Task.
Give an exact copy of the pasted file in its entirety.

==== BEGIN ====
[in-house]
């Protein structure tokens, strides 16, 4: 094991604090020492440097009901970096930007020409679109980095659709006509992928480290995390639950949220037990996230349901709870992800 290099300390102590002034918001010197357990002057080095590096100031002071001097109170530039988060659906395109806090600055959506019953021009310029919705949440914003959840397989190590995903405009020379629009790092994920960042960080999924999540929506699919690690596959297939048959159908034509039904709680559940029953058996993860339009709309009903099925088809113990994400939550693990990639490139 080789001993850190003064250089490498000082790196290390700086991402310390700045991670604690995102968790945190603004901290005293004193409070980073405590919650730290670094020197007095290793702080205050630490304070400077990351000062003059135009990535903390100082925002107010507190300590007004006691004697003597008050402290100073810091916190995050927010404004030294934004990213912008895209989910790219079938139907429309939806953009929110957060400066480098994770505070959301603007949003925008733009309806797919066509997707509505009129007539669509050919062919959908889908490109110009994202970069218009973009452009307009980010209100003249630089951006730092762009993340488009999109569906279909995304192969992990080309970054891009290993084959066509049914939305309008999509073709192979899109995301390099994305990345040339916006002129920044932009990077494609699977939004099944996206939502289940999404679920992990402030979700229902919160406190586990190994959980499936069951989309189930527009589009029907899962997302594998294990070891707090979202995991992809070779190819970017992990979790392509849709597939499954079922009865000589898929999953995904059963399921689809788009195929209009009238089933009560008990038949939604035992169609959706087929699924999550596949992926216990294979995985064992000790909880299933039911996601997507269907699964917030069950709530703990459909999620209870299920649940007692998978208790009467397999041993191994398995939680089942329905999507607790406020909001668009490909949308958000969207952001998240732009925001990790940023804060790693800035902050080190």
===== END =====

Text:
[in-house]
């Protein structure tokens, strides 16, 4: 094991604090020492440097009901970096930007020409679109980095659709006509992928480290995390639950949220037990996230349901709870992800 290099300390102590002034918001010197357990002057080095590096100031002071001097109170530039988060659906395109806090600055959506019953021009310029919705949440914003959840397989190590995903405009020379629009790092994920960042960080999924999540929506699919690690596959297939048959159908034509039904709680559940029953058996993860339009709309009903099925088809113990994400939550693990990639490139 080789001993850190003064250089490498000082790196290390700086991402310390700045991670604690995102968790945190603004901290005293004193409070980073405590919650730290670094020197007095290793702080205050630490304070400077990351000062003059135009990535903390100082925002107010507190300590007004006691004697003597008050402290100073810091916190995050927010404004030294934004990213912008895209989910790219079938139907429309939806953009929110957060400066480098994770505070959301603007949003925008733009309806797919066509997707509505009129007539669509050919062919959908889908490109110009994202970069218009973009452009307009980010209100003249630089951006730092762009993340488009999109569906279909995304192969992990080309970054891009290993084959066509049914939305309008999509073709192979899109995301390099994305990345040339916006002129920044932009990077494609699977939004099944996206939502289940999404679920992990402030979700229902919160406190586990190994959980499936069951989309189930527009589009029907899962997302594998294990070891707090979202995991992809070779190819970017992990979790392509849709597939499954079922009865000589898929999953995904059963399921689809788009195929209009009238089933009560008990038949939604035992169609959706087929699924999550596949992926216990294979995985064992000790909880299933039911996601997507269907699964917030069950709530703990459909999620209870299920649940007692998978208790009467397999041993191994398995939680089942329905999507607790406020909001668009490909949308958000969207952001998240732009925001990790940023804060790693800035902050080190």